Cybersecurity researchers have discovered that a sinister new surveillance app first designed for Android users can now target iPhones.
The spyware app, which was first found by researchers at mobile security company Lookout, is misusing its Apple enterprise certificate to bypass their security network. Disguised as a carrier assistance app, this malicious software can copy a victim’s contacts, photos, videos, audio recordings, and other device data – including their location.
Although there is no evidence as to which devices may have been targeted, researchers found that the app’s servers were from fake sites claiming to be cell carriers in Italy and Turkmenistan. Experts have linked the software to Connexxa, the developers of the previously discovered Android app called Exodus, which tricked hundreds of victims into installing the spyware. Connexxa, which specializes in surveillance, are also known to have worked with the Italian authorities.
Both the Android and Apple versions of the spyware use the same backend infrastructure to gain access to user’s devices. Although the Android version was available from Google Play, the iOS version is not widely distributed. Instead, Connexxa released the app with an enterprise certificate issued by Apple, which allowed the developer to bypass Apple’s strict privacy rules.
However, this loophole is still a violation of Apple’s rules, which specifies that these enterprise certificates are only for internal use and should not be pushed to consumers. After the news broke, Apple revoked the developer’s enterprise certificate, which knocked every app offline. However, researchers are not sure how many iPhone owners were affected.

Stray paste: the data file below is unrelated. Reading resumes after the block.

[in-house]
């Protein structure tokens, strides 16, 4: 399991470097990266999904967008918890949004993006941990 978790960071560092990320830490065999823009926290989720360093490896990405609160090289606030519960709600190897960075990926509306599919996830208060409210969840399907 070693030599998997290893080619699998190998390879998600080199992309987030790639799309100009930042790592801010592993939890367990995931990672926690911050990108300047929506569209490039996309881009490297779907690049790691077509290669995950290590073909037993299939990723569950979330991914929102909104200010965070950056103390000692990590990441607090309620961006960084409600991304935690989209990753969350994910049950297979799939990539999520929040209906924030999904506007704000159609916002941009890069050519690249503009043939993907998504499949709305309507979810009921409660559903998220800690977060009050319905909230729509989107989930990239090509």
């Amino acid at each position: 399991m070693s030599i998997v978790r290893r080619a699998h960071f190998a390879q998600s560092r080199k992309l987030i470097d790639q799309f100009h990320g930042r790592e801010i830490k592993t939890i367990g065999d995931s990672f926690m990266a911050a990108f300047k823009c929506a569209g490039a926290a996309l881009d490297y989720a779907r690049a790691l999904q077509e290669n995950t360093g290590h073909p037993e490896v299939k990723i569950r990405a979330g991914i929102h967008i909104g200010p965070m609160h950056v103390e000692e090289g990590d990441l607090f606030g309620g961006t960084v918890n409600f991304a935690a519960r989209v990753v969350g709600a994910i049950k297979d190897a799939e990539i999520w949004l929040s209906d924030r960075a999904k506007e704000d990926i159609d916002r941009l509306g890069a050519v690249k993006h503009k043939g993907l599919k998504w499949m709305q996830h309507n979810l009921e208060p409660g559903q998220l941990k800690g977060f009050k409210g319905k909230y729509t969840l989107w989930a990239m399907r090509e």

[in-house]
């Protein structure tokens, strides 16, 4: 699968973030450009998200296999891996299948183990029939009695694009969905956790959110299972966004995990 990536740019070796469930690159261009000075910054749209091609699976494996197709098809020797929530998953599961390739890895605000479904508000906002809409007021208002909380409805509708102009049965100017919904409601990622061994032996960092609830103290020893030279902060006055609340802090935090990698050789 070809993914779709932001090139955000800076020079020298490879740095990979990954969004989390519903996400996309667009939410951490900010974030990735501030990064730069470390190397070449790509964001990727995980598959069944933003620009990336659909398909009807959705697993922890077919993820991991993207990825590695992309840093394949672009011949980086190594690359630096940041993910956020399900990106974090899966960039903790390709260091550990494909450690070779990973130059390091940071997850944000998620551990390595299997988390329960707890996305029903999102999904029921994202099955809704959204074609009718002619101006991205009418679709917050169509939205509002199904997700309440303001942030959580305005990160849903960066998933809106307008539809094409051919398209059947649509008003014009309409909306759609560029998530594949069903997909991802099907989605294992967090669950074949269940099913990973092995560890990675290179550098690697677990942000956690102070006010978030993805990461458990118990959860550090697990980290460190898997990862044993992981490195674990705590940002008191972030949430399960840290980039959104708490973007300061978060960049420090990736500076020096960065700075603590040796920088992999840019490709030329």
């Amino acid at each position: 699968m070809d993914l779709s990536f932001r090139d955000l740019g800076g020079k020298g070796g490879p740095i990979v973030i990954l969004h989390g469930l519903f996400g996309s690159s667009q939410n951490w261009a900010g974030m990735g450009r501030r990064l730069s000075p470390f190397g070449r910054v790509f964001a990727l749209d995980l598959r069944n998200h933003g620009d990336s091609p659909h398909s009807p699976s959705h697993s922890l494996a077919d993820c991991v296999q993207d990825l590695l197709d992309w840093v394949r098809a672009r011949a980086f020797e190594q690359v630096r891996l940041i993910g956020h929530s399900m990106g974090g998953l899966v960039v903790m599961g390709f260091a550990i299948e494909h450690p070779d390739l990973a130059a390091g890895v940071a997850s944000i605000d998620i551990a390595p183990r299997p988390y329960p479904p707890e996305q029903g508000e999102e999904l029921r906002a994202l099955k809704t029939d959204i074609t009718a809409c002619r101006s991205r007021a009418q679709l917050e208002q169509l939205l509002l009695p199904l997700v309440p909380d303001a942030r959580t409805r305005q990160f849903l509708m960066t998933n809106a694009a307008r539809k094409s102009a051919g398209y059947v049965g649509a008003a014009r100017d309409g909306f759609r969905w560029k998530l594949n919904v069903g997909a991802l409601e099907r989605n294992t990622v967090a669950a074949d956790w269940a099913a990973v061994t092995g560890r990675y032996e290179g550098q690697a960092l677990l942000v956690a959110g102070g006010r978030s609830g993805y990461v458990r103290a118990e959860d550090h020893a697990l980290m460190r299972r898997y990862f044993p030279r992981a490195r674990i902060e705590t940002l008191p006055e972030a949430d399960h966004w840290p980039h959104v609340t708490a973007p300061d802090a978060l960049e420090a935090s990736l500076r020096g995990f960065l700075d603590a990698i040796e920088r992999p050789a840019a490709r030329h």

This news follows a similar pattern to other privacy scandals that unfolded earlier this year, some of which were perpetrated by America’s tech giants. For example, both Facebook and Google abused their enterprise-only developer certificates to sign invasive apps for consumer download. This led to Apple banning apps developed by Facebook and Google, which took all their illicit apps offline. However, this decision also shut down all other internal apps signed with the same certificate. This caused a day of chaos, where Facebook was unable to operate at full capacity for an entire working day whilst Apple issued a new developer certificate.
However, as these reports show, it isn’t only Facebook and Google who are abusing enterprise developer certificates. For example, in an investigation conducted Tech Crunch, they found that numerous illicit porn and gambling apps were signed with enterprise certificates in order to work around Apple’s rules.